MOSCOW, May 23 (RIA Novosti) – Ex-Beatle Paul McCartney has written letters to Russian authorities in support of two members of Russian punk group Pussy Riot, who were jailed last August on offical charges of hooliganism motivated by religious hatred, his website says.
The famous musician has asked the Russian officials to consider release on parole for Maria Alyokhina and Nadezhda Tolokonnikova, who are serving two-year sentences for performing a "punk-prayer" against President Vladimir Putin in the Christ the Savior Cathedral in central Moscow in February 2012.
“In the great tradition of fair-mindedness which the Russian people (many of whom are my friends) are famous for, I believe that you granting this request would send a very positive message to all the people who have followed this case,” McCartney wrote in a letter regarding Alyokhina.
"I have had a long relationship with the Russian people, and, with this in mind, I am making the following request in a spirit of friendship for my many Russian acquaintances who, like me, believe in treating people - all people, with compassion and kindness,” he wrote in a letter regarding Tolokonnikova.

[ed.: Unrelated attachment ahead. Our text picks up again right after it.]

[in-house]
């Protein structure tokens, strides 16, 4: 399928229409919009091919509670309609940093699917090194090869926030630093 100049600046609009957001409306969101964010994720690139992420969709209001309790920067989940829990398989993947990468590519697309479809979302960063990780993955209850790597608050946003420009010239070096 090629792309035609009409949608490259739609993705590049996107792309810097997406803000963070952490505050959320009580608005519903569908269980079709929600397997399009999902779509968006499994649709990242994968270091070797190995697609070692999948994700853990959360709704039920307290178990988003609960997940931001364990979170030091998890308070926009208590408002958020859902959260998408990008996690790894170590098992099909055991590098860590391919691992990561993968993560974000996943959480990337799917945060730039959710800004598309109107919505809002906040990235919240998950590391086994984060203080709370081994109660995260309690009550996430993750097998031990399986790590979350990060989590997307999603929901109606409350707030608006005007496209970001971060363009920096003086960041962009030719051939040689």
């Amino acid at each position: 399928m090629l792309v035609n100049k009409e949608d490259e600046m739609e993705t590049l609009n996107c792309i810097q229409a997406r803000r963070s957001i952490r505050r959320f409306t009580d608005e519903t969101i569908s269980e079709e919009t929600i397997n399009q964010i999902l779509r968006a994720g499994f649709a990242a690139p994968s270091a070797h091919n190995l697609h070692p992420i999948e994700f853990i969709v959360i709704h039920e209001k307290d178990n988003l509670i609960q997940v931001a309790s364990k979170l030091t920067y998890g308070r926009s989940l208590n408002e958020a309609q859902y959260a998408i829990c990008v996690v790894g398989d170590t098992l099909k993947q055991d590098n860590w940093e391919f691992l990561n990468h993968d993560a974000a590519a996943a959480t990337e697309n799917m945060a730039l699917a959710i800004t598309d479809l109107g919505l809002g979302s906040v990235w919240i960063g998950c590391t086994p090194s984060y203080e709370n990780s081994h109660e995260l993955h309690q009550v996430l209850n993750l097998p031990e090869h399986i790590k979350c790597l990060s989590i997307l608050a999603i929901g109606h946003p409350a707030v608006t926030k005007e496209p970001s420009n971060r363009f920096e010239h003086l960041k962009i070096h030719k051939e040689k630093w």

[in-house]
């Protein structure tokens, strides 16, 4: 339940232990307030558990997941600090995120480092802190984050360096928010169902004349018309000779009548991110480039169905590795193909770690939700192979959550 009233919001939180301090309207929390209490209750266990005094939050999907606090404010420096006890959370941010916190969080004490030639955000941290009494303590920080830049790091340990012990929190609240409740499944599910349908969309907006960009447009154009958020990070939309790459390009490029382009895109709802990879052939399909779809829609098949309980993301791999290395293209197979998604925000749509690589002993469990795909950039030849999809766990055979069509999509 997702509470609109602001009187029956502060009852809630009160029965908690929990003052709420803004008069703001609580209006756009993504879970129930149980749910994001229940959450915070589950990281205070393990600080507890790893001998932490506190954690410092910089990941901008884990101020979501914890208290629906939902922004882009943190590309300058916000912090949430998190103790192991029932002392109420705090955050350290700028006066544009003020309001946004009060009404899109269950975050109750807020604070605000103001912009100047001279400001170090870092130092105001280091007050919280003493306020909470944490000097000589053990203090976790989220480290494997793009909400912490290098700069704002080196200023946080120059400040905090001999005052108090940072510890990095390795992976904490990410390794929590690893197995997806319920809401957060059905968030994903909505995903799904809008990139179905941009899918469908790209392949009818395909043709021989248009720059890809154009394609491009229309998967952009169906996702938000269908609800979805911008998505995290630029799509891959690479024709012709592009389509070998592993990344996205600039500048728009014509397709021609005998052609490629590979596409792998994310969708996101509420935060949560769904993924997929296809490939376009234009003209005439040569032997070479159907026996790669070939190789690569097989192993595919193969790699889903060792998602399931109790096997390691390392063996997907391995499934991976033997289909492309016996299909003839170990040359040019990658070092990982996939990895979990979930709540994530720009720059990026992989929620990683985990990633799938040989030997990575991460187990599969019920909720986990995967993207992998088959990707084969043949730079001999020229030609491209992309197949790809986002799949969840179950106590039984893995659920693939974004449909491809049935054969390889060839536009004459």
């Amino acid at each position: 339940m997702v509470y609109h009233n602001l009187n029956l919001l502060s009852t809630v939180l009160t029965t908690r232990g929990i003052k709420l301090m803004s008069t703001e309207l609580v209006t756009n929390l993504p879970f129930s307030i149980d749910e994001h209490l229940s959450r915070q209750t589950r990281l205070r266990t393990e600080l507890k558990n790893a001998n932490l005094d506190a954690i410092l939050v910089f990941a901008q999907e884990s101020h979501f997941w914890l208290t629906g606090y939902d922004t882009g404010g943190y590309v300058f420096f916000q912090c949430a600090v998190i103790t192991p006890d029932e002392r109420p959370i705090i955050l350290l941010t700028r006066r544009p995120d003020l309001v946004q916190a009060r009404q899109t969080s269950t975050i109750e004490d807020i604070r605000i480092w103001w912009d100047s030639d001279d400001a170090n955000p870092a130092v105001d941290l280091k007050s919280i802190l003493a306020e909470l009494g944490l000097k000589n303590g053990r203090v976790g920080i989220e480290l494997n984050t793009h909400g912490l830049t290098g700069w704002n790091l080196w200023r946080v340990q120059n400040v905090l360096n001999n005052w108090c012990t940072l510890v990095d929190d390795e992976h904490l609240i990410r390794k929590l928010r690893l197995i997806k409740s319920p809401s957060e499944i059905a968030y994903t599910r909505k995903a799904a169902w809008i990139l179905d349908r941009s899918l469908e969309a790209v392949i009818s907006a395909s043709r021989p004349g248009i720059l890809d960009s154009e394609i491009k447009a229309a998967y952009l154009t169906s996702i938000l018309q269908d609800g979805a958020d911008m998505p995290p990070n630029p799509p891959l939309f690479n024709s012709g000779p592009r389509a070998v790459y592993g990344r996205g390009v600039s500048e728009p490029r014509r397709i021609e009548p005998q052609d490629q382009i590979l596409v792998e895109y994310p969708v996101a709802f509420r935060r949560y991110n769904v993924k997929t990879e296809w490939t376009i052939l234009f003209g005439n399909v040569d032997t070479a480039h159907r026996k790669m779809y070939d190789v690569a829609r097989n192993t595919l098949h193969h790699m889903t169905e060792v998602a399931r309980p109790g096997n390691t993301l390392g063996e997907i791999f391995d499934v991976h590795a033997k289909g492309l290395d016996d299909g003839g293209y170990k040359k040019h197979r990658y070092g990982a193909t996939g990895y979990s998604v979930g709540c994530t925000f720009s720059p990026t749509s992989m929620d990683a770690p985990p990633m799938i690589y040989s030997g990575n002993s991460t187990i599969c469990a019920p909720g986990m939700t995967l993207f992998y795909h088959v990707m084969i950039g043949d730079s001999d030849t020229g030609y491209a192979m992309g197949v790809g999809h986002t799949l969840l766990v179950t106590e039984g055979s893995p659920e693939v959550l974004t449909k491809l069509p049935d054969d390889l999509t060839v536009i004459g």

Alyokhina, 24, declared a hunger strike on Wednesday after a regional court denied her access to her parole appeal hearing, while Tolokonnikova, 23, was denied parole by a court in Russia's republic of Mordovia in April.
In October 2012, the Moscow City Court changed a two-year prison sentence for the third jailed Pussy Riot member, Yekaterina Samutsevich, to a suspended term and released her immediately, based on her new attorneys' arguments that she was seized by security guards prior to reaching the altar and was therefore prevented from carrying out the offense.
The Pussy Riot case has attracted unprecedented media attention and international criticism, which the Russian Foreign Ministry dismissed as "groundless," saying the band's act had nothing to do with artistic performance but was "insulting to millions of Orthodox [Christian] believers." The band said their performance was not aimed at insulting believers' feelings.
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